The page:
This group of 50 stocks, reconstituted quarterly, has outperformed the Standard & Poor’s 500-stock index(SPX1,314, +4.14, +0.32%) by 0.75% in every quarter since 2001, with less volatility, Goldman said in a Feb. 18 research note.
Goldman’s clients — institutions, wealthy investors and corporations — get this research. The firm doesn’t have a retail brokerage business.
However, individual investors can track hedge fund holdings through Securities and Exchange Commission filings known as 13-Fs.
Major investment firms have to disclose their U.S. equity holdings on this form 45 days after the end of each quarter. So positions at the end of 2010 were made public in mid-February.
The lists of U.S. stock holdings should be compared to the same disclosures from previous quarters to see how hedge funds have changed positions.
There are also several online services dedicated to tracking hedge fund holdings.
BarclayHedge, which has been tracking hedge fund performance since the 1980s, is set to unveil a new service that lets subscribers monitor managers’ positions.
“It gives you a chance to look under the hood,” BarclayHedge President Sol Waksman said.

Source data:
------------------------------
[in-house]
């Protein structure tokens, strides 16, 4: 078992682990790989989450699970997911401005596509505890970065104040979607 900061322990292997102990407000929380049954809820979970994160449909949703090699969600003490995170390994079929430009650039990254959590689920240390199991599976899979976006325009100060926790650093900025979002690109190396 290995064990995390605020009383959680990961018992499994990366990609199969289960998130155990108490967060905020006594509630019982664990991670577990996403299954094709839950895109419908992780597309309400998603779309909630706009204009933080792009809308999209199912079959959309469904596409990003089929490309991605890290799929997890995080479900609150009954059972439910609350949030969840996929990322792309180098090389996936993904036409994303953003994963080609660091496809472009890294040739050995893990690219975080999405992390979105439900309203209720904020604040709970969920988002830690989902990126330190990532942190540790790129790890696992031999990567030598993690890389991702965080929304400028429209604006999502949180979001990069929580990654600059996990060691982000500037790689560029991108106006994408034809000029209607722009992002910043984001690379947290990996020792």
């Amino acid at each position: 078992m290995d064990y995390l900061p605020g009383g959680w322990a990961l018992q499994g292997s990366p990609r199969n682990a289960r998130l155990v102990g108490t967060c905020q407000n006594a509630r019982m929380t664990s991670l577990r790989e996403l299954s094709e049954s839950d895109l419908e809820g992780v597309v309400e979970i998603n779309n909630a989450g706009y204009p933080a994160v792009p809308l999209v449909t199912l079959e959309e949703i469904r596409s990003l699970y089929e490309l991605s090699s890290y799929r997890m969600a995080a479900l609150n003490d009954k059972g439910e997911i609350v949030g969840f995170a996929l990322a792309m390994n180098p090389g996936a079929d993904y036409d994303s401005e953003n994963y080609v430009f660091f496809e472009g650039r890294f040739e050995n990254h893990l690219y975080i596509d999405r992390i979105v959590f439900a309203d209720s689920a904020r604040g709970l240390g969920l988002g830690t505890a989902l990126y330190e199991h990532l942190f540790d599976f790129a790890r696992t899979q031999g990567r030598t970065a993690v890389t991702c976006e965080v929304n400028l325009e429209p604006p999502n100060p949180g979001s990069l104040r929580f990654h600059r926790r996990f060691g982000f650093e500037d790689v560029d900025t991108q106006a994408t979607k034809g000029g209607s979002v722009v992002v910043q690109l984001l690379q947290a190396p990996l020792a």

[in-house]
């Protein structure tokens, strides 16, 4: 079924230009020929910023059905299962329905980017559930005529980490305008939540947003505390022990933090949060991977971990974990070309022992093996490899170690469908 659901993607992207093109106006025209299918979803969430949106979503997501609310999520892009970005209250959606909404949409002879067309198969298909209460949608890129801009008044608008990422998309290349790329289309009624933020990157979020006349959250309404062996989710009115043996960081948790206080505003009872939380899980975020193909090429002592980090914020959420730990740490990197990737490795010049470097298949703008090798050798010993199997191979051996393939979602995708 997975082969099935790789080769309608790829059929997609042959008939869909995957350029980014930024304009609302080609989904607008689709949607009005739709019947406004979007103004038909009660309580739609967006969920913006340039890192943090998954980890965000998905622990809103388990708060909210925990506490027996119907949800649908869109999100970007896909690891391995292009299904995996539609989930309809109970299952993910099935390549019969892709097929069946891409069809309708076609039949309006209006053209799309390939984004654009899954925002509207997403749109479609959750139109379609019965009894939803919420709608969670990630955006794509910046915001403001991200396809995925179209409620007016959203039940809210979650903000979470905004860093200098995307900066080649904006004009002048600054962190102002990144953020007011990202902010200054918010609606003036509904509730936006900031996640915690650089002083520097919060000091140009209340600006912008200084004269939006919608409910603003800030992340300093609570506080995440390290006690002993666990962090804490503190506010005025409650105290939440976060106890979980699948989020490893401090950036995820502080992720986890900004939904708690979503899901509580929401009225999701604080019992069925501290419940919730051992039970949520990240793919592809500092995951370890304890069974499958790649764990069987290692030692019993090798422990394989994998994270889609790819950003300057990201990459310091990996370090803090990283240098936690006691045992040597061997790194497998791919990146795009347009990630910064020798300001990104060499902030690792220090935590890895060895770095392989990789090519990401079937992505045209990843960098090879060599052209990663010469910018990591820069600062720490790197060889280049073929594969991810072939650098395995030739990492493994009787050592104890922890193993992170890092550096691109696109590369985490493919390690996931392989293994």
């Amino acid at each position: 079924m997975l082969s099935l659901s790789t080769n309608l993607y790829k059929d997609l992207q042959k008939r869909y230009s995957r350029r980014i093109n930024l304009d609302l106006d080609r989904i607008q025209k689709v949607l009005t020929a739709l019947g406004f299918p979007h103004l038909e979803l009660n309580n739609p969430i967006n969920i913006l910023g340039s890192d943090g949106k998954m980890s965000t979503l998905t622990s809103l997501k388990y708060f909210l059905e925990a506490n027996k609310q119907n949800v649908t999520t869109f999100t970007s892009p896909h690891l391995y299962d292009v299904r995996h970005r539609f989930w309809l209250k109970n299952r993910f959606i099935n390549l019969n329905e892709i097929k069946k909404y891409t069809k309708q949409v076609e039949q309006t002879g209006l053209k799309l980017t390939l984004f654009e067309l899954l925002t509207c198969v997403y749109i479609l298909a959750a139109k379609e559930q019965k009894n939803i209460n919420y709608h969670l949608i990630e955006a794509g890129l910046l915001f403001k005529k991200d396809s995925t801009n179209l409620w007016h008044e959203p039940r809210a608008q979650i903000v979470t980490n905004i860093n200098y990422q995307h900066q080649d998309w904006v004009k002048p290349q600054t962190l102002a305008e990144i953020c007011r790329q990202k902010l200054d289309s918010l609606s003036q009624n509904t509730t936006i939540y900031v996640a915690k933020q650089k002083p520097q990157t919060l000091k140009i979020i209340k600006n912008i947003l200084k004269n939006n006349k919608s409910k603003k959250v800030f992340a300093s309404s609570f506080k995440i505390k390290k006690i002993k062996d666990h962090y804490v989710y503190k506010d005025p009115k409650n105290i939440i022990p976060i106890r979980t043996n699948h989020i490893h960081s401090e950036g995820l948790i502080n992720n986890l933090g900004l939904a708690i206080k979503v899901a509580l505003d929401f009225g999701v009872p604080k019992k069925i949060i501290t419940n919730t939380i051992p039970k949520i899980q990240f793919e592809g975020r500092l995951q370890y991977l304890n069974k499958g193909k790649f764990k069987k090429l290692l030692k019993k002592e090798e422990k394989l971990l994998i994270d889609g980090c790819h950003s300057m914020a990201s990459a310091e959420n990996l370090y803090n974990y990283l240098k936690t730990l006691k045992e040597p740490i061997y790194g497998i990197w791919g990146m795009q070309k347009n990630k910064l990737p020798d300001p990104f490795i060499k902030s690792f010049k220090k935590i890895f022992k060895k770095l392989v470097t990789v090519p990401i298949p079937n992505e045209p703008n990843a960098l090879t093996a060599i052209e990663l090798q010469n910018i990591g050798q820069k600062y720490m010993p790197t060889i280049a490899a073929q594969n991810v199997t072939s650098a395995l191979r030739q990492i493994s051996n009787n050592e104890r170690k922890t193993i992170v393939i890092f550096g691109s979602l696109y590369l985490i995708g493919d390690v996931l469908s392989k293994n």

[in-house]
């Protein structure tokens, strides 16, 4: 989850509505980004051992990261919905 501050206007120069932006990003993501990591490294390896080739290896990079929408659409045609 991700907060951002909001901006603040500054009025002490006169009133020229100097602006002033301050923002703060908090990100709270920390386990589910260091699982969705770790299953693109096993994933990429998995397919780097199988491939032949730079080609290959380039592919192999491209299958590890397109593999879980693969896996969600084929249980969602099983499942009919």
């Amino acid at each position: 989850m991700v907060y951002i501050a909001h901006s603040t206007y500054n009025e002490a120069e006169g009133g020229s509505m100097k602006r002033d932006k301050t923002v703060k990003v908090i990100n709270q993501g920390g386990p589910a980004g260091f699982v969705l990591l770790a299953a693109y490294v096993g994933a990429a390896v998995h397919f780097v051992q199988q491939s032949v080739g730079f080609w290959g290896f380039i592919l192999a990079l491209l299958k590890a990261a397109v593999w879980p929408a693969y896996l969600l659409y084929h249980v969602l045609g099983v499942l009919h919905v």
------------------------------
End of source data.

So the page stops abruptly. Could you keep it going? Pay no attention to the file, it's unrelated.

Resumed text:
However, even Waksman stressed that such data isn’t “the be all and end all” for investors.
One drawback of this information is that it excludes short positions, or negative bets, that hedge fund managers use to protect, or hedge, their portfolios against losses.
Investment firms also don’t have to disclose derivative positions, like options, swaps and futures, in 13-Fs.
A hedge fund may disclose a big holding in a particular stock, but that position may be hedged by a large short position, or a derivative that limits exposure.
“You have to be careful not to read too much into it because you may not be seeing the whole trade,” said Charles Gradante of Hennessee Group, a hedge fund industry consulting firm.
Hedge funds are sometimes “boxed,” which means they hold a long position that’s offset completely by a short trade of equal size, Gradante explained. Managers use this technique to protect against losses when the market is under a lot of stress — for instance, when equities slumped in the wake of the March 11 earthquake in Japan.
“Once the risk is past, a manager can cover the short by buying back the shares, then ride the stock back up with their long position,” Gradante said. This trading strategy isn’t captured in 13-Fs, he noted.
Indeed, hedge funds are thought to outperform mutual funds mainly because they can short stocks. If investors just look at long positions of hedge funds they may be missing the most-valuable part of managers’ efforts, Gradante added.
Investment firms also don’t have to disclose overseas stock holdings.
The information is also 45 days old by the time its disclosed. For hedge funds that trade frequently, combing their 13-F is of limited use.
Another problem is that stocks heavily held by hedge funds can fall more at times of extreme market stress.